At the beginning of the 21st century mankind is facing an energy challenge as a consequence of the world’s increasing energy demand, the depletion of “easy” oil and gas fields, and the impact of CO2 emissions on the Earth’s climate (“three hard truths”).1 Much research is therefore being devoted to the exploration and development of new, carbon-lean energy sources. These include biofuels, which are the most promising option for the transportation sector in the coming decades.2 The first generation of biofuels is presently produced from sugars, starches, and vegetable oil. Although instrumental in developing the market, these biofuels are not likely to deliver the large volumes needed for the transport sector because they directly compete with food for their feedstock. A more promising feedstock is lignocellulosic material, which is more abundant, has a lower cost, and is potentially more sustainable.3
Lignocellulose is recalcitrant and, therefore, requires complex and expensive processes for upgrading to biofuels.4 Interestingly, it has been claimed that levulinic acid (LA) can be easily and cheaply produced from lignocellulosic materials by using a simple and robust hydrolysis process.5 Several LA derivatives have been proposed for fuel applications, for instance ethyl levulinate (EL), γ-valerolactone (gVL), and methyl tetrahydrofuran (MTHF).5, 6 However, these components do not exhibit satisfactory properties when blended in current fuels. Herein, we present a new platform of LA derivatives, the “valeric biofuels”, which we have been developing since 2004 and which can deliver both gasoline and diesel components that are fully compatible with transportation fuels.
The manufacture of valeric biofuels (Scheme 1) consists of the acid hydrolysis of lignocellulosic materials to LA, the hydrogenation of the acid to gVL and valeric acid (VA), and finally esterification to alkyl (mono/di)valerate esters. One of these steps, the hydrogenation of gVL to VA (Scheme 1, step 3), has not been reported in the literature and was developed in our laboratory. All the other steps are known but were nevertheless revisited and, wherever possible, improved. This holds for the acid-catalyzed hydrolysis of lignocellulose to LA,5, 7 the hydrogenation of LA to gVL with the use of supported metal catalysts,8 as well as the familiar esterification of carboxylic acids. Herein, we present the main results of the hydrogenation of gVL to VA (Scheme 1, step 3), key improvements in the hydrogenation of LA to gVL (step 2), options for integrating steps 2–4, and finally a thorough evaluation of the fuel performance of the resulting valeric biofuels. Details of the experimental procedures and secondary results are available in the Supporting Information.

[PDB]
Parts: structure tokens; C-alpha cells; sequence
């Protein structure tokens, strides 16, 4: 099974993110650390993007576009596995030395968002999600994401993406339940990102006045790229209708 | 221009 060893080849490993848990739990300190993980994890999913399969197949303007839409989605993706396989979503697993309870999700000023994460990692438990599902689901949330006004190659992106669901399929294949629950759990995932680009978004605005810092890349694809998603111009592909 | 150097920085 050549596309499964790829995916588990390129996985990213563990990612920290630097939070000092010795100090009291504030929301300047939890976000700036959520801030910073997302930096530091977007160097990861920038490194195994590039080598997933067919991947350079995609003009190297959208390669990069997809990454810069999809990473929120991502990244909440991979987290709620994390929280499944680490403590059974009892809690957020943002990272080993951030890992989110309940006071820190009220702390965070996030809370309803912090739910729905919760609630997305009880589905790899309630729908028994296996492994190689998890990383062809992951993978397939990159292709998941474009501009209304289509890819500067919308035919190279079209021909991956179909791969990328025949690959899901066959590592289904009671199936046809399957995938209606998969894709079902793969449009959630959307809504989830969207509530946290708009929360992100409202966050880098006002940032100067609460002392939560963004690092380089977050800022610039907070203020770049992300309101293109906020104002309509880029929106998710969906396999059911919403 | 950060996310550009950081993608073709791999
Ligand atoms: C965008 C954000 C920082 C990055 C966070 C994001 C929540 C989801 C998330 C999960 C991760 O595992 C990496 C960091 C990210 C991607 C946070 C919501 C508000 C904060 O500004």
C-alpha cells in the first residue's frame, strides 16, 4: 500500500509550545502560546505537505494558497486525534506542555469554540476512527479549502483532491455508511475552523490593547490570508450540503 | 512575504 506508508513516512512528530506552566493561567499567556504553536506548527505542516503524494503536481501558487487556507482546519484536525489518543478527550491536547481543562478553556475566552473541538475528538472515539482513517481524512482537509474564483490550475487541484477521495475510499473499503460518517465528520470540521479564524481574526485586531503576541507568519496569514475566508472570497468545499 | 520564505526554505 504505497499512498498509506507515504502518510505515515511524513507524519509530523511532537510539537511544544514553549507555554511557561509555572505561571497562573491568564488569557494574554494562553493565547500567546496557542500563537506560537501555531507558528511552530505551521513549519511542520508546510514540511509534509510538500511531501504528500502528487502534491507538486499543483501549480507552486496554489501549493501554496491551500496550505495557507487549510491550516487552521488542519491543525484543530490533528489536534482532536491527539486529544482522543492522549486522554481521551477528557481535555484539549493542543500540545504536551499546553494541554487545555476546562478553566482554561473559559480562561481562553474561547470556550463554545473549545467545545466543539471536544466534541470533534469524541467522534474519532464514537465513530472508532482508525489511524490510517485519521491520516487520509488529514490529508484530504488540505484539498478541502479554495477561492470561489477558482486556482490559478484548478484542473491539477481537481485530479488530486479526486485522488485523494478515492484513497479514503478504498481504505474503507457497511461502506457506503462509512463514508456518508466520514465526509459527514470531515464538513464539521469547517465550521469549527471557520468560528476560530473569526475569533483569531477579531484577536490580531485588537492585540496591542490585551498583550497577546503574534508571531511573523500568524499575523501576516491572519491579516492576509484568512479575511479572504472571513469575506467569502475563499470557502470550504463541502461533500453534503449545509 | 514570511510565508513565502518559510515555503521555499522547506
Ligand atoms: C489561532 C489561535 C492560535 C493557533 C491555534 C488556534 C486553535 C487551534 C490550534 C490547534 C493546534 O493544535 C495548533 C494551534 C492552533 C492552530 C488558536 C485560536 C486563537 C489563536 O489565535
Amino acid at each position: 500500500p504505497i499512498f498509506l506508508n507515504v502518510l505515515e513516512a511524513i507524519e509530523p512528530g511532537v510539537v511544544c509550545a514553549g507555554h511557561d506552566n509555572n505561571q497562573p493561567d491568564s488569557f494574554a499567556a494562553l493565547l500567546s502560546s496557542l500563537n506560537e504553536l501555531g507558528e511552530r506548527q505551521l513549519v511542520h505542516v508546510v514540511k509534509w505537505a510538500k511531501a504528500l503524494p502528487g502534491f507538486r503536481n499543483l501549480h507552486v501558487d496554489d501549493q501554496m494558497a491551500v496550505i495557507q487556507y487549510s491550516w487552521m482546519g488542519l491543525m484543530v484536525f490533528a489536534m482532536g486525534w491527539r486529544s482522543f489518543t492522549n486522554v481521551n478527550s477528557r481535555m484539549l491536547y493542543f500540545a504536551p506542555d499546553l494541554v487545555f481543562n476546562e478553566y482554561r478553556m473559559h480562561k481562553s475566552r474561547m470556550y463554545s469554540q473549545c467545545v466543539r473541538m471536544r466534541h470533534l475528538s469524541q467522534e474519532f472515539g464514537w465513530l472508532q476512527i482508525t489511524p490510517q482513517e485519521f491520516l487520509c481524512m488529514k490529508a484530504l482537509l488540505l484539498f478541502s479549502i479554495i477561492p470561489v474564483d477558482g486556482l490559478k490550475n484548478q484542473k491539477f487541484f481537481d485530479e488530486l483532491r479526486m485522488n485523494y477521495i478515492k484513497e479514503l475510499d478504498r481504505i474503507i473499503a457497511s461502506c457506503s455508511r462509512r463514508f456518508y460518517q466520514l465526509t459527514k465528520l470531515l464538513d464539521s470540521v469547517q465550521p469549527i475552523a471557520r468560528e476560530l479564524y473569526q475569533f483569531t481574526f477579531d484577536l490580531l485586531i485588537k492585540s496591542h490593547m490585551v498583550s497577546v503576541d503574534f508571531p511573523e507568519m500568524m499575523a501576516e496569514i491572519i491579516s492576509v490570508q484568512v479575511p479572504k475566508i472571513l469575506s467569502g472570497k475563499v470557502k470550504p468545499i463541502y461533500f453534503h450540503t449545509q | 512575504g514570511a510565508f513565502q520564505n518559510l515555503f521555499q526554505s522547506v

gVL is a relatively stable product under hydrogenation conditions. It was, nevertheless, hydrogenated to VA in the presence of bifunctional catalysts that contain both hydrogenation and acidic functions. An evaluation of about 150 catalysts in a continuous high-pressure plug-flow reactor identified Pt-loaded SiO2-bound H-ZSM-5 as a very effective catalyst (Figure 1 a). However, good yields were also achieved with other zeolites and hydrogenation metals. Promising zeolites included the small-pore TON, the medium-pore PSH-3 (also called MCM-22), and the large-pore mordenite and Beta. The acidic zeolites can be replaced by other strong or weak solid acids, such as W/ZrO2 and amorphous silica–alumina (ASA). Clearly, the conversion of gVL to VA is not very demanding in terms of “shape selectivity” or acid strength. Pt, Pd, and Rh from among the noble metals are all particularly active; however, Rh was not desirable because it co-produced significant amounts of gas. Alloying Pt or Pd with other noble metals did not deliver measurable improvements.
The reaction mechanism of step 3 (Scheme 1) is believed to proceed by acid-catalyzed ring opening of gVL to pentenoic acid and subsequent hydrogenation to VA (Scheme 2). The production of VA requires a balancing of the acidic and hydrogenation functionalities of the catalyst: changing the metal/zeolite ratio either increases the co-production of pentenoic acid (low metal loading) or favors the formation of MTHF, pentanal/pentanol, and/or pentane/butane (high metal loading). Pentyl valerate (PV) was observed as a minor co-product (Figure 1 a) and is likely to have formed by the esterification of VA with an over-hydrogenation product, such as 1-pentanol or MTHF. For instance, co-feeding MTHF to the gVL feed resulted in a significant increase in PV production.